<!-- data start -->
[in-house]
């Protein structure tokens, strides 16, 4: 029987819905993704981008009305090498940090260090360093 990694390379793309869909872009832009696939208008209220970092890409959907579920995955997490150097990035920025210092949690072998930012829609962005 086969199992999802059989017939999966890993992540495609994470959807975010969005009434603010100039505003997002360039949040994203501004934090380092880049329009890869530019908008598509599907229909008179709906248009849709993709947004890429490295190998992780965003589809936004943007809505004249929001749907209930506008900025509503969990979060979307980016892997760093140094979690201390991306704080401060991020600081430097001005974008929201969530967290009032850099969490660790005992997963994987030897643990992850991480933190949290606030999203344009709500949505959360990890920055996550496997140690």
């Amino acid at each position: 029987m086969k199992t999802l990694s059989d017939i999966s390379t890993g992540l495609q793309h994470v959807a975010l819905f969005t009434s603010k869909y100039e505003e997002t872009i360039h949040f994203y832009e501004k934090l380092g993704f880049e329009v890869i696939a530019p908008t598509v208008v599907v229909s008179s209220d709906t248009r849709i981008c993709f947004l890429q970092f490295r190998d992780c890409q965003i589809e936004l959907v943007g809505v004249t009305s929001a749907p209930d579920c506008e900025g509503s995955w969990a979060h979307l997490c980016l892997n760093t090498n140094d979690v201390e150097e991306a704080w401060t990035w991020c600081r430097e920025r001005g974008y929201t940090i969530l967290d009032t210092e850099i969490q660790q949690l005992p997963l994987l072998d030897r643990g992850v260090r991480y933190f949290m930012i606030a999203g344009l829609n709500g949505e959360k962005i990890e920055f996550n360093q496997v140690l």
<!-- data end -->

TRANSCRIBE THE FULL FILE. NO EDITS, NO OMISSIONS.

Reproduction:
[in-house]
């Protein structure tokens, strides 16, 4: 029987819905993704981008009305090498940090260090360093 990694390379793309869909872009832009696939208008209220970092890409959907579920995955997490150097990035920025210092949690072998930012829609962005 086969199992999802059989017939999966890993992540495609994470959807975010969005009434603010100039505003997002360039949040994203501004934090380092880049329009890869530019908008598509599907229909008179709906248009849709993709947004890429490295190998992780965003589809936004943007809505004249929001749907209930506008900025509503969990979060979307980016892997760093140094979690201390991306704080401060991020600081430097001005974008929201969530967290009032850099969490660790005992997963994987030897643990992850991480933190949290606030999203344009709500949505959360990890920055996550496997140690």
């Amino acid at each position: 029987m086969k199992t999802l990694s059989d017939i999966s390379t890993g992540l495609q793309h994470v959807a975010l819905f969005t009434s603010k869909y100039e505003e997002t872009i360039h949040f994203y832009e501004k934090l380092g993704f880049e329009v890869i696939a530019p908008t598509v208008v599907v229909s008179s209220d709906t248009r849709i981008c993709f947004l890429q970092f490295r190998d992780c890409q965003i589809e936004l959907v943007g809505v004249t009305s929001a749907p209930d579920c506008e900025g509503s995955w969990a979060h979307l997490c980016l892997n760093t090498n140094d979690v201390e150097e991306a704080w401060t990035w991020c600081r430097e920025r001005g974008y929201t940090i969530l967290d009032t210092e850099i969490q660790q949690l005992p997963l994987l072998d030897r643990g992850v260090r991480y933190f949290m930012i606030a999203g344009l829609n709500g949505e959360k962005i990890e920055f996550n360093q496997v140690l």